“We’ve tried so hard already.”
Source: The Straits Times
Thousands of fish were found washed up on shore at Lim Chu Kang jetty on Saturday in the latest in a series of mass deaths. Photos by Lau Fook Kong
New mass fish death washes up thousands at Lim Chu Kang jetty
By Carolyn Khew, 7th March 2015;
Thousands of fish were found washed up on shore at Lim Chu Kang jetty on Saturday in the latest in a series of mass deaths.
Breeds big and small, including Catfish(F. Ariidae) and Mullets (F. Mugilidae), were discovered on the beach near where several fish farms are situated in the Strait of Johor.
Both sea and farm fish were affected.
Farmer Ong Kim Pit, 65, told The Sunday Times that he first saw fish jumping out of the water on Friday night, adding that his baby mullets were worst hit.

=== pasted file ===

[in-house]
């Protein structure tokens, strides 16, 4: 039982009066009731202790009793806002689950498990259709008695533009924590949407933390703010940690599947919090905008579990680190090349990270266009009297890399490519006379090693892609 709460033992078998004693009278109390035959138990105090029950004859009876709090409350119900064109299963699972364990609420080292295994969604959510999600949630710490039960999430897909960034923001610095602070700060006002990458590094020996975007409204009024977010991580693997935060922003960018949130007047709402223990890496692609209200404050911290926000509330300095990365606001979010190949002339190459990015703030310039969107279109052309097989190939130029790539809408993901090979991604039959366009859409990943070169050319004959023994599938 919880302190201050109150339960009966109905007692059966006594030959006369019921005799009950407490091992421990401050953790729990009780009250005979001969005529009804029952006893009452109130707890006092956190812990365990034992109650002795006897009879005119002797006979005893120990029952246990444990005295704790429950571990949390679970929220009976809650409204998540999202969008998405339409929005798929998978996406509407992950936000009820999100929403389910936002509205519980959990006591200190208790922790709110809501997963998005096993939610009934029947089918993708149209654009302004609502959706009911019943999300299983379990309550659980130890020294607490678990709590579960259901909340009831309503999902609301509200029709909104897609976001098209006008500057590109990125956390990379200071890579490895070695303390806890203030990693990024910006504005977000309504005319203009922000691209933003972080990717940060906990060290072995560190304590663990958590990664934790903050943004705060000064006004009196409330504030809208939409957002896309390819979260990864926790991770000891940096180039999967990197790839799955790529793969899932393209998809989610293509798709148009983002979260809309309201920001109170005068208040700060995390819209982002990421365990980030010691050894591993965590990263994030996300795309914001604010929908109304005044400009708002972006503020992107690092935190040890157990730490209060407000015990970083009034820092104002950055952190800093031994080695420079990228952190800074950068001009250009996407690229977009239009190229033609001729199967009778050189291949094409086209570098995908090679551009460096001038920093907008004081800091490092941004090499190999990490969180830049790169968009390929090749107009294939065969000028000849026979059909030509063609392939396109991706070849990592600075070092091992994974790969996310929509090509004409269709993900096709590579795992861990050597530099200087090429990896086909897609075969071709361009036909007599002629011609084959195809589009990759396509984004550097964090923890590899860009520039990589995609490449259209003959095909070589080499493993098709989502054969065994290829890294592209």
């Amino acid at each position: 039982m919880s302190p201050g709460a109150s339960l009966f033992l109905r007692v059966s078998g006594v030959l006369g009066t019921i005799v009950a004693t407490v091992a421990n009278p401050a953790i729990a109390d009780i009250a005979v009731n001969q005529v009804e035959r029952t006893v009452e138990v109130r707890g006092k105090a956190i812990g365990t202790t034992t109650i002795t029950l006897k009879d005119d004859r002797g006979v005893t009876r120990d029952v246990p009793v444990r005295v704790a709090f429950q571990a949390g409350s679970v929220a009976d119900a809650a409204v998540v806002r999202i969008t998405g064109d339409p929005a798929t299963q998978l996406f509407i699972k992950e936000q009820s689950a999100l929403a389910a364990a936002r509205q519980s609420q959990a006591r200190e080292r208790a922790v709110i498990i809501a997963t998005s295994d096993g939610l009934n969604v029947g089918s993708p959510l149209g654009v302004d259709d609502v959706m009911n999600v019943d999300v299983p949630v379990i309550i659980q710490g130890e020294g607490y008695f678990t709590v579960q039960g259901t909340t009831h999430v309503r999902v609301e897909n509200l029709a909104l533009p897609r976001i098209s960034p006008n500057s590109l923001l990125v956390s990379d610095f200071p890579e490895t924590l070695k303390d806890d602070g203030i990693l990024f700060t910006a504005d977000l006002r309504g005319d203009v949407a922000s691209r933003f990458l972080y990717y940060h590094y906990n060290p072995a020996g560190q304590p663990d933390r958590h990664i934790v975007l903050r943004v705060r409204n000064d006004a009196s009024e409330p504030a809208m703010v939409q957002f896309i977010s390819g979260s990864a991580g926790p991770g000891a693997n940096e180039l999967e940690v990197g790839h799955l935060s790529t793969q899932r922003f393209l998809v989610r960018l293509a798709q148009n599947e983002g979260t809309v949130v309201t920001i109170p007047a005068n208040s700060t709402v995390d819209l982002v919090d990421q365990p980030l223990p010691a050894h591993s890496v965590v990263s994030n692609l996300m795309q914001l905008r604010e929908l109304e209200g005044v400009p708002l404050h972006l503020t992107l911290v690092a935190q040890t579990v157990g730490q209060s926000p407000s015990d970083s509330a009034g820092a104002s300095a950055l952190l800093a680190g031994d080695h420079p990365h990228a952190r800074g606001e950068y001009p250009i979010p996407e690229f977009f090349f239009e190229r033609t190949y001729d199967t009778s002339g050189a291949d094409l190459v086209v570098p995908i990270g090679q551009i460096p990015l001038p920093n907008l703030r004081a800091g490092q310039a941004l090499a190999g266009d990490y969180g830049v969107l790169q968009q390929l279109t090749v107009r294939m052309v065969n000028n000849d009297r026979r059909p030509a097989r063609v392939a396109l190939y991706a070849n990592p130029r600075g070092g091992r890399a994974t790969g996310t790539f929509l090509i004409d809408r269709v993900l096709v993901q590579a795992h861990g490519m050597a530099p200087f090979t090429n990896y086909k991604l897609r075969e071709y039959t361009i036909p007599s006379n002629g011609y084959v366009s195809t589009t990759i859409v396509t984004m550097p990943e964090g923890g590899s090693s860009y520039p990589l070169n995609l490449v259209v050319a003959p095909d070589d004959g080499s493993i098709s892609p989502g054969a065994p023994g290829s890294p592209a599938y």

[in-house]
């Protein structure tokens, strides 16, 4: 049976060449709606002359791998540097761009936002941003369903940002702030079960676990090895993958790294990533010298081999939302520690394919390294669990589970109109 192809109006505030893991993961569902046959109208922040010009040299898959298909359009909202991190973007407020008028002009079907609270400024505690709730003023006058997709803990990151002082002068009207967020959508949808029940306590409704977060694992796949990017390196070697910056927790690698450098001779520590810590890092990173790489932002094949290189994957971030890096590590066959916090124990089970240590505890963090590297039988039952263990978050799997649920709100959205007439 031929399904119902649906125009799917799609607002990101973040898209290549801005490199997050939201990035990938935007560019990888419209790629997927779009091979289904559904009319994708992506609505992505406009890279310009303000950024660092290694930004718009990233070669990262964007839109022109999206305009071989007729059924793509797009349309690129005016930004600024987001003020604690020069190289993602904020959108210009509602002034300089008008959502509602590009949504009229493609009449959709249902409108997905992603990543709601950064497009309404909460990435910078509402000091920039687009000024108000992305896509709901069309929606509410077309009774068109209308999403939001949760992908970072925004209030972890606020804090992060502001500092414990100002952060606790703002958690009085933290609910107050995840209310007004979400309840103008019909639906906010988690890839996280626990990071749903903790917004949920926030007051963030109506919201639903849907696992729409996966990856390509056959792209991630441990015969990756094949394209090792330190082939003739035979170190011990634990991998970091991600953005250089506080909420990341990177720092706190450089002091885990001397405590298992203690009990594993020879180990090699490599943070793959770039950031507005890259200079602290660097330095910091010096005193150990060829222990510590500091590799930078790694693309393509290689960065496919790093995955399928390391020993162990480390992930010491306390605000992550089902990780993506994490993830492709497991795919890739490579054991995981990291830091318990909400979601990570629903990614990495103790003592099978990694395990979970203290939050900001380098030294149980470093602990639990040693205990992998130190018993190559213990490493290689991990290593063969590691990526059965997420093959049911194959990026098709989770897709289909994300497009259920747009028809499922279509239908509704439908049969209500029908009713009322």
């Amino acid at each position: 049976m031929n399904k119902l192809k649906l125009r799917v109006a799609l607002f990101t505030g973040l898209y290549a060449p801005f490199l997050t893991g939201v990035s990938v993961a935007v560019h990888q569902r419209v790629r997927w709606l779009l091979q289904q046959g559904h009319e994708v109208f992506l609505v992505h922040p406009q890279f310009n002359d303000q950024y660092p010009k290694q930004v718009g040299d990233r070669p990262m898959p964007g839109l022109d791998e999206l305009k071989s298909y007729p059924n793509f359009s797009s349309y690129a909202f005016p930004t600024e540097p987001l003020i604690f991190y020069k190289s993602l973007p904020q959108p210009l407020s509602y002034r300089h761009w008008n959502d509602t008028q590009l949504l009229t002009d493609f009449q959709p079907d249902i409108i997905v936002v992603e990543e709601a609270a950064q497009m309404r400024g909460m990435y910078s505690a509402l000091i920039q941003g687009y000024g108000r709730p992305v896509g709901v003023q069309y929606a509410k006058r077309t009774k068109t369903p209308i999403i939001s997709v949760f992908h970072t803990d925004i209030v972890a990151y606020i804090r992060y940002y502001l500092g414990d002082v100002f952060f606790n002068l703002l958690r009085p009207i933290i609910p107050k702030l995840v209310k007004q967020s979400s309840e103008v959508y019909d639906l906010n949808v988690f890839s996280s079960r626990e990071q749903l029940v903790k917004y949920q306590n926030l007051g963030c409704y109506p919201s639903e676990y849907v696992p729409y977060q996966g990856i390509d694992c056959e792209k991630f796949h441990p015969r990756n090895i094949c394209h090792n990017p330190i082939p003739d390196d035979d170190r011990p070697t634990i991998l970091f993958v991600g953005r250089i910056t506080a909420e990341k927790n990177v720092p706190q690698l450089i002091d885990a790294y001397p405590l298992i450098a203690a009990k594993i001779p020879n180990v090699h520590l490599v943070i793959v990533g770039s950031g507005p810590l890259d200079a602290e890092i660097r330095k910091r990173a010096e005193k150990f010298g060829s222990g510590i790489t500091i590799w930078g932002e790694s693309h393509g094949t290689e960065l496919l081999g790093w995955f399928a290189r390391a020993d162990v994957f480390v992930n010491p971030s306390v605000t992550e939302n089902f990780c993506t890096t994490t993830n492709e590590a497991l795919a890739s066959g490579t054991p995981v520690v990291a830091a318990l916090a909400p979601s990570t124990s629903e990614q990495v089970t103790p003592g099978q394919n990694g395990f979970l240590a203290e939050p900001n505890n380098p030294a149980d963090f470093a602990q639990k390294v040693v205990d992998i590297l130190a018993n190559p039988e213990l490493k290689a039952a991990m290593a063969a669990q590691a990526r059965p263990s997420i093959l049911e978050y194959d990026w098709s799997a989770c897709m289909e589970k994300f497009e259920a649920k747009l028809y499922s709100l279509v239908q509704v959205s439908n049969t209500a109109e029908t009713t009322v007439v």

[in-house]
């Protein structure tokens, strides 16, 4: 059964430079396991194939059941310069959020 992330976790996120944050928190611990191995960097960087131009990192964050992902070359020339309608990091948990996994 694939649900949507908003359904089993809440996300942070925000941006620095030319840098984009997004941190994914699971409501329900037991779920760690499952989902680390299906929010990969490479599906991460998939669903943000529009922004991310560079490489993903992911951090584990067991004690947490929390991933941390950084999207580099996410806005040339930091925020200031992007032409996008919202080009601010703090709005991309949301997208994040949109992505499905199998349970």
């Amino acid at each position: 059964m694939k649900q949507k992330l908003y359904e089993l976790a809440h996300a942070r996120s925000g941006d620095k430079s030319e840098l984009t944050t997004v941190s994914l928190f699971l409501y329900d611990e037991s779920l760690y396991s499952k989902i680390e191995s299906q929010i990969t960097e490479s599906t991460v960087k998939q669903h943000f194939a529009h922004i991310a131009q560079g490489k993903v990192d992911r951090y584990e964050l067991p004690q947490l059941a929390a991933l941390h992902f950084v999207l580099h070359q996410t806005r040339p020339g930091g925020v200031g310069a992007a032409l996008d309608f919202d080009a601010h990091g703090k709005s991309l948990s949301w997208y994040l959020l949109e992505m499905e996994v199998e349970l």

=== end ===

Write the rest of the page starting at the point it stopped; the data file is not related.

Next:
“It happened within minutes,” he said. “My fish were jumping and jumping in the water. I don’t know why.”
Cleaners were seen removing bags of dead fish on Saturday.
It is not yet known what caused the mass deaths, but they came a week after a deadly wave of plankton bloom wiped out almost all of some Changi farmers’ stocks.
The Agri-Food and Veterinary Authority (AVA) said the bloom had killed an estimated 500 to 600 tonnes of fish as of last Wednesday, and affected 55 out of 63 farms in the East Johor Strait.
The AVA’s preliminary findings showed elevated levels of Karlodinium veneficum in seawater samples, which has been associated with fish deaths worldwide.
Meanwhile, photos of dead fish at Kranji Reservoir Park and Sungeh Buloh Wetland Reserve also surfaced online on Saturday.
Source: The Straits Times
Mass fish deaths raise concerns about safety
Hundreds of dead fish wash up on the shores of Pasir Ris Beach in Singapore. Although authorities say fish harvested from local farms are safe for consumption, some members of the public are wary.
By Pichayada Promchertchoo, 2nd March 2015;